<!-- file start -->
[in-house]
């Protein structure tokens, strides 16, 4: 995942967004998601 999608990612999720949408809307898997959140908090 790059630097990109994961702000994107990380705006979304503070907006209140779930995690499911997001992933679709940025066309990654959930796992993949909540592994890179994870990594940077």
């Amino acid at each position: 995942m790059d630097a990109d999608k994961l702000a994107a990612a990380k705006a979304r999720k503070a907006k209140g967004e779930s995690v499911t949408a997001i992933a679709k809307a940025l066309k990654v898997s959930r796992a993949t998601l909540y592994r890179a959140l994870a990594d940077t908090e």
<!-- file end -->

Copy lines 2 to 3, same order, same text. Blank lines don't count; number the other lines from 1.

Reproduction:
């Protein structure tokens, strides 16, 4: 995942967004998601 999608990612999720949408809307898997959140908090 790059630097990109994961702000994107990380705006979304503070907006209140779930995690499911997001992933679709940025066309990654959930796992993949909540592994890179994870990594940077």
């Amino acid at each position: 995942m790059d630097a990109d999608k994961l702000a994107a990612a990380k705006a979304r999720k503070a907006k209140g967004e779930s995690v499911t949408a997001i992933a679709k809307a940025l066309k990654v898997s959930r796992a993949t998601l909540y592994r890179a959140l994870a990594d940077t908090e």